Menopausal moisturisers are a comforting thought. But does that mean you should change your regular cream? – asks Vicci Bentley.
If you’re the other side of 55, you’ll have been here. Your skin feels fractious and tight, but if you slap on a richer cream, you’ll be glowing like Rudolph in the rut. Ten years on and my skin increasingly throws one – something that’s hard to get used to since for most of my life, it’s been tough as old boots.
Nothing quite prepares you for how fast your face changes once oestrogen leaves the house. Dermatologists call it the ‘age cascade’ when everything seems to head south. Within five years post-menopause, collagen production falls by 30-35% and skin loses around 50% of thickness. If flatter cheeks, a wobbly jawline and scrawny neck aren’t enough, a whopping 57% loss of lipids means a thinner, leaky surface barrier that hemorrhages moisture. Lucky then, there’s an army of so-called ‘menopause creams’ to fix the damage.
When this advanced skincare category made its debut some 15 years ago, I was sceptical. Over-rich and over-priced, were they merely cashing in on the misery? The way they banged on about ‘comfort’ made them sound like old slippers, not the pertly plumping message I wanted to hear. Now I’m truly in the zone, comfort appeals increasingly. One of the side-effects of thinner skin is increased sensitivity and having recently reacted to a cream with glycolic acid, I’m playing it safe.
AHA-intolerance is by no means a given for mature skins, but you’re less likely to find such aggressive exfoliators in 50+ creams. What you will find are omega-rich oils (and these days, they’re light, not greasy) to strengthen a porous barrier and minimise sensitivity; hyaluronic acid (skins natural moisturiser) and plant oestrogens such as soy to boost flagging collagen and help fade pigmentation blotches too. I’ve been trialling Nurture Replenish and am impressed with the Collagen Boosting Serum, £14.95 (great price!) which seems oily at first, but settles gently to matte. Mix it with Instant Skin Perfector, £12.95, which blurs wrinkles and pores and you’ve a fabulously smooth base for makeup.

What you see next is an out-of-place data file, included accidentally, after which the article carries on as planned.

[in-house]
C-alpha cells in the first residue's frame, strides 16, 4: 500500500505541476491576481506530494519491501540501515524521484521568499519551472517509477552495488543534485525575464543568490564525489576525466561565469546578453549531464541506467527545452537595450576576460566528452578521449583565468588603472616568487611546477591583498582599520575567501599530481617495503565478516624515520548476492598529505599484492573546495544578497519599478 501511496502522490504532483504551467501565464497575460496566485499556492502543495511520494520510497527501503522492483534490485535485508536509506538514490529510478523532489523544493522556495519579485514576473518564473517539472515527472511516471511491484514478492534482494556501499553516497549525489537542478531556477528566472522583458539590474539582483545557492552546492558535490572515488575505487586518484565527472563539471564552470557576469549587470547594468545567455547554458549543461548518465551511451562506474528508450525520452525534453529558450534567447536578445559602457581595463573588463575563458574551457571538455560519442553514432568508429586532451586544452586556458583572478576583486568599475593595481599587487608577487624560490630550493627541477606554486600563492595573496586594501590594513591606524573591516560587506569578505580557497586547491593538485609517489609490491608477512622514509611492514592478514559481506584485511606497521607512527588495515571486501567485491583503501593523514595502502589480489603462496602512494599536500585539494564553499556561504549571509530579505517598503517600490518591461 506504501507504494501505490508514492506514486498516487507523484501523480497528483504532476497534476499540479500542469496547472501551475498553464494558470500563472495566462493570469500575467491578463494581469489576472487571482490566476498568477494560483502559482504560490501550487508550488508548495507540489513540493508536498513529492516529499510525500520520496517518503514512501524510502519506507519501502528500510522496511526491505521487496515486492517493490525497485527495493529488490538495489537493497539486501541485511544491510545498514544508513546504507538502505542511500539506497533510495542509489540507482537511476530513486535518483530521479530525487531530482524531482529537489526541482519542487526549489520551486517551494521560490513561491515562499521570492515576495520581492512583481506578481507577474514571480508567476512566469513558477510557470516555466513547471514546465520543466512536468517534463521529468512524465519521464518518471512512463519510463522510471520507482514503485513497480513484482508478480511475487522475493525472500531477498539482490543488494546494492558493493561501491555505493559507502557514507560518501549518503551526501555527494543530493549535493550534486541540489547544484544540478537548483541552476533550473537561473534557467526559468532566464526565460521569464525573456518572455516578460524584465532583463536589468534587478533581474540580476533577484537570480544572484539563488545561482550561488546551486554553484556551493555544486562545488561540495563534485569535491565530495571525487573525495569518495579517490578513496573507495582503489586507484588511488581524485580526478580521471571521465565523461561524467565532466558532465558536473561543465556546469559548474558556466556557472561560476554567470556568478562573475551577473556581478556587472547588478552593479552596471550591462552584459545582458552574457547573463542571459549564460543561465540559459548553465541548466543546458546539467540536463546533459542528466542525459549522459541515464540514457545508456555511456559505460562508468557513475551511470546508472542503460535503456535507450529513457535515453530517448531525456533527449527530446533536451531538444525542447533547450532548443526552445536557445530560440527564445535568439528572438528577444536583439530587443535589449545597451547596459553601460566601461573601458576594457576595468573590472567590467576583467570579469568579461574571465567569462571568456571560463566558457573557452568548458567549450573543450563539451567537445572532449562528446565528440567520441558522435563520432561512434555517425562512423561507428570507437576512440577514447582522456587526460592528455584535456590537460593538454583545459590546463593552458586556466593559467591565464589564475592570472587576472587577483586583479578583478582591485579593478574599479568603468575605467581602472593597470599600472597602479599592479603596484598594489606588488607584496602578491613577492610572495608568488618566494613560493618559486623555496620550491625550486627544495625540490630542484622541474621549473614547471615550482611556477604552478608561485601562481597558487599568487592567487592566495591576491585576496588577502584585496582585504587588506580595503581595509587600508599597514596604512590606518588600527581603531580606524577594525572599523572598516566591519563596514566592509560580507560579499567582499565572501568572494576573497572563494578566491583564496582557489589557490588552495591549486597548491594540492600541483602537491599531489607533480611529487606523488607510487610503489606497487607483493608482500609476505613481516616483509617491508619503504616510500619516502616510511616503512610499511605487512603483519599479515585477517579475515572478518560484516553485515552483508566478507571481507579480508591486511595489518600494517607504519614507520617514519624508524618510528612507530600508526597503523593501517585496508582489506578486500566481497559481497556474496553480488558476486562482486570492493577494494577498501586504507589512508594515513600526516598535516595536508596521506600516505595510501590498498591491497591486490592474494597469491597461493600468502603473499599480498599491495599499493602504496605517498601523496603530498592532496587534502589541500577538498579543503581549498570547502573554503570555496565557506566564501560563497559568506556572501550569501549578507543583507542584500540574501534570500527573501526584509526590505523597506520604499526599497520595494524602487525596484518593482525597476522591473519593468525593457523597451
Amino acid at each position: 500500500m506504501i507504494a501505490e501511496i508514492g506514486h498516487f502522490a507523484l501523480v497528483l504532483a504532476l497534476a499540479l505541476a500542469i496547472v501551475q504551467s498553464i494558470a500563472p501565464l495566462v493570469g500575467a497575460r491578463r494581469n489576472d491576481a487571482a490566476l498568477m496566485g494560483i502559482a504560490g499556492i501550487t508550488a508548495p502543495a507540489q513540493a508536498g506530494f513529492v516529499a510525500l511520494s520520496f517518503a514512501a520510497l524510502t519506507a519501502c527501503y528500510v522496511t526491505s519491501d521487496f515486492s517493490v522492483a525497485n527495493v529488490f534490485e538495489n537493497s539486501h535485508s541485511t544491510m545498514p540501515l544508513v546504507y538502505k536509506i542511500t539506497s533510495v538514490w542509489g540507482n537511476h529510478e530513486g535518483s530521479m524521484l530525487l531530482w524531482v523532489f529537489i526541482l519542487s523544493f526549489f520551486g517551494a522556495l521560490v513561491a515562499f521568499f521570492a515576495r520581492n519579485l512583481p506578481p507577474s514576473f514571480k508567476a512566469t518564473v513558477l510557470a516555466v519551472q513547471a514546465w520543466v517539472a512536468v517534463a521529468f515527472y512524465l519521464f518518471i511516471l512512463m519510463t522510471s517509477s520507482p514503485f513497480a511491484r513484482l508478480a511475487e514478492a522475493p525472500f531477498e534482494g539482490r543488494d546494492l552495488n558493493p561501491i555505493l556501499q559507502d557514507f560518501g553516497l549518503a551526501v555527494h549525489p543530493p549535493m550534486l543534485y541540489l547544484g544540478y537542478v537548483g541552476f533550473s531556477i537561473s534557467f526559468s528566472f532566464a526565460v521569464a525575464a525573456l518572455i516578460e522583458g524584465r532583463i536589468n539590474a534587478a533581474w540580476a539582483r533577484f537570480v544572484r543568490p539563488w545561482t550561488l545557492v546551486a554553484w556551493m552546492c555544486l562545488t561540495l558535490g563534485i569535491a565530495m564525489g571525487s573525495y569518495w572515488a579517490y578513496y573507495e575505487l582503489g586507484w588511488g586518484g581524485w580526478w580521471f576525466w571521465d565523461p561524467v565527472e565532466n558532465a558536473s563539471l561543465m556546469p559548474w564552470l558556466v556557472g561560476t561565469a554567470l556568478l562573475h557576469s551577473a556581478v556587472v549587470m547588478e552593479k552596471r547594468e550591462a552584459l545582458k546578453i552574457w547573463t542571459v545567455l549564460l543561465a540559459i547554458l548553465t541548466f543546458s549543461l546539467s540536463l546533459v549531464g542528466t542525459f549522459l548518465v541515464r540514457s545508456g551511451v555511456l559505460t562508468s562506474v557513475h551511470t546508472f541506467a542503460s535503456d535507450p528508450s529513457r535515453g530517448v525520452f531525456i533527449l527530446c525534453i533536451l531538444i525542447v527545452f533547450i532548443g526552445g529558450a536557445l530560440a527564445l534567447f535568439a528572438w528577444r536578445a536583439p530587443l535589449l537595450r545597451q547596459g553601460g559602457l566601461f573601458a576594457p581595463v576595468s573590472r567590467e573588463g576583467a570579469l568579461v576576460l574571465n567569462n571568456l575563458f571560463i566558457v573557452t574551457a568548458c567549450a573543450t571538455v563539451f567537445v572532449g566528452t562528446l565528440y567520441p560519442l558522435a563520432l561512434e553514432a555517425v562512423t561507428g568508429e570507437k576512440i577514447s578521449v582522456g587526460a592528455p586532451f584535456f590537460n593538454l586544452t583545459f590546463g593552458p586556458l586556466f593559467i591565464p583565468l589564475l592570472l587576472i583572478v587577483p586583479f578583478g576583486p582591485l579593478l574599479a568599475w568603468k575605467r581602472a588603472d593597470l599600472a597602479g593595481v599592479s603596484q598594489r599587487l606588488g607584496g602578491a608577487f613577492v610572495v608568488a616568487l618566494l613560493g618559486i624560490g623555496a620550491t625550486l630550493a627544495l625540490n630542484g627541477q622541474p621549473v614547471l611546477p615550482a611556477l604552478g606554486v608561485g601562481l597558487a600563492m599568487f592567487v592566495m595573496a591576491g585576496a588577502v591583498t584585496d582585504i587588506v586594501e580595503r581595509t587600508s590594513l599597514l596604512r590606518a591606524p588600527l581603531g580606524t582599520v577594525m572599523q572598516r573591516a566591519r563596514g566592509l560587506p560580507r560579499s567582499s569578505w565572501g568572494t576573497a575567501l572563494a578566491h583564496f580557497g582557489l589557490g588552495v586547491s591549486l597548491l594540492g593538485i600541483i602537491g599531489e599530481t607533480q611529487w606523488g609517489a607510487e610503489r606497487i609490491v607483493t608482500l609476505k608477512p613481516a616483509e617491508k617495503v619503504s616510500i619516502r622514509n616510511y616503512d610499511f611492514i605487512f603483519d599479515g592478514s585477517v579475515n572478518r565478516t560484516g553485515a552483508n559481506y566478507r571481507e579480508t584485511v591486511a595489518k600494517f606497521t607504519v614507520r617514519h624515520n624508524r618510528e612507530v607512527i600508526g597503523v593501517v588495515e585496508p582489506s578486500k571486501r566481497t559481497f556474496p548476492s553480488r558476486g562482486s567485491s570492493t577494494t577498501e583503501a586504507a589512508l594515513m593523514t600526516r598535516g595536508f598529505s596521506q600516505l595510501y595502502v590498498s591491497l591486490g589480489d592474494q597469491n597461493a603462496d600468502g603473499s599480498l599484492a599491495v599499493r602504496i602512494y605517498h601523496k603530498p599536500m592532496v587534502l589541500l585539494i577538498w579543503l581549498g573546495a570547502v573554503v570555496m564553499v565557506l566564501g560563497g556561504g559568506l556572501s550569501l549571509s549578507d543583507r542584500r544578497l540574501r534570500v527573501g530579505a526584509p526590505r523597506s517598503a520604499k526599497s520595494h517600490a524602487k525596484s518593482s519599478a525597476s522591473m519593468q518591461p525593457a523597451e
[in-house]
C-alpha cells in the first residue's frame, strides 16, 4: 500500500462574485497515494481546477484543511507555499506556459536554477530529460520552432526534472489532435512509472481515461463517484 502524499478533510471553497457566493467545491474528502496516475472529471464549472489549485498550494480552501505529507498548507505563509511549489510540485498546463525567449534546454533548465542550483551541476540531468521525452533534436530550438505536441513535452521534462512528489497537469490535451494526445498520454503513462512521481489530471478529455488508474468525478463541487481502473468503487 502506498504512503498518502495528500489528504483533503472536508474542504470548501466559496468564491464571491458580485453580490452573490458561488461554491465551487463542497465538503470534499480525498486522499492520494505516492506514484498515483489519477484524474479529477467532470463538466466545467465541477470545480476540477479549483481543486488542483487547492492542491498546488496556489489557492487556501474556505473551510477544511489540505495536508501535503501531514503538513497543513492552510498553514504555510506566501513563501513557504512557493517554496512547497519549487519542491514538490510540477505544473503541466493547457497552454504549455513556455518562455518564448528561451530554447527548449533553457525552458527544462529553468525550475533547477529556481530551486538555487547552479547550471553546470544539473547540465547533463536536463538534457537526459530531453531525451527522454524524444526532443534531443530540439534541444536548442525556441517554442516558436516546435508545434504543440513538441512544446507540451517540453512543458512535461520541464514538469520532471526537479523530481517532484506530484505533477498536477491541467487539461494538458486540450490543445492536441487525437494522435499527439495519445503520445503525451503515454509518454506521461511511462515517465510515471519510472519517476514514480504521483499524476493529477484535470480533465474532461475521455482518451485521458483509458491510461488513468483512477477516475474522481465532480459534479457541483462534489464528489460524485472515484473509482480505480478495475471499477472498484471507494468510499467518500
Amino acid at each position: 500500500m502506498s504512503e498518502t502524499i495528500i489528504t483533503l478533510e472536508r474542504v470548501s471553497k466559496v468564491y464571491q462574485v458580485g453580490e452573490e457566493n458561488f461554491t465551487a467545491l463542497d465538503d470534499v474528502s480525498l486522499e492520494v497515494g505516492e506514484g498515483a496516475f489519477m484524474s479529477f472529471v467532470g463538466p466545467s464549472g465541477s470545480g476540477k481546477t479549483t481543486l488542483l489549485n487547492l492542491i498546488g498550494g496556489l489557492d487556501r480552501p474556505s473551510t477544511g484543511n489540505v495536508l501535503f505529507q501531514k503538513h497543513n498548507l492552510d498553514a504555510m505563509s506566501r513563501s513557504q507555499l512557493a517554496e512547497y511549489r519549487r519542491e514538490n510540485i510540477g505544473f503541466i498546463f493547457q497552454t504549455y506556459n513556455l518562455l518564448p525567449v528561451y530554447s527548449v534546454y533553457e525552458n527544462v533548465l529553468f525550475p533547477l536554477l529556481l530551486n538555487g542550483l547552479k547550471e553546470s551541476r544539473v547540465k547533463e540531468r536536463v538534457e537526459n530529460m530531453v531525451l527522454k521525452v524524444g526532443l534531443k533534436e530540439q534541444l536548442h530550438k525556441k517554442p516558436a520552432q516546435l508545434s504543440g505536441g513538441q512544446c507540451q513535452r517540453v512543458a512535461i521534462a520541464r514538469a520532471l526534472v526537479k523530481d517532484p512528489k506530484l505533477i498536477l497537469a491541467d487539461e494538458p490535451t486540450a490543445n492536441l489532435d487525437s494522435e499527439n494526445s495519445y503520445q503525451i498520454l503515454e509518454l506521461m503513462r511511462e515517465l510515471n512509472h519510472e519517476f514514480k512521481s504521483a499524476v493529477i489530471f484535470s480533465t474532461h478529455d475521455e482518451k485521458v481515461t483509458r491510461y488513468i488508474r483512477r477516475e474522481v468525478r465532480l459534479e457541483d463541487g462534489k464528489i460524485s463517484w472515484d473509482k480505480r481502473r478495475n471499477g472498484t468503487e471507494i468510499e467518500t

Despite sounding like a damage pay-out for age-related mugging, Vichy Neovadiol Compensating Complex Advanced Replenishing Complex, £29.75 is a fresh-feeling gel-cream that won’t leave skin looking sweaty. Should you need a moisture top-up (on cheeks and neck, say) the Neovadiol Replenishing Care creams, £26.50 come in Normal to Combination and Dry Skin options – a welcome acknowledgement that not all oestrogen-poor skins need rich day creams.
The time to slather it on is at night, especially now the central heating’s full on. I rarely get to the bottom of a pot (so many creams to test, so little skin), but I scraped every last bit out of Clarins Super Restorative Night Cream, £73. Loved that melt-in-the-skin texture and the way my face looked normal, not crumpled in the morning.
So am I a meno-cream convert? Well, sort of. I’m delighted mature skin’s on the radar but to be honest, I’ve tried ranges with other agendas and loved them, too (hyaluronic acid-based ones are particularly refreshing – I’ll post about these, later). Just because skin’s over-50 doesn’t mean it conforms strictly to type – as ever, there are nuances and it’s how a cream makes you feel that counts. But if it’s comfort you’re after, meno-ranges are a great place to look….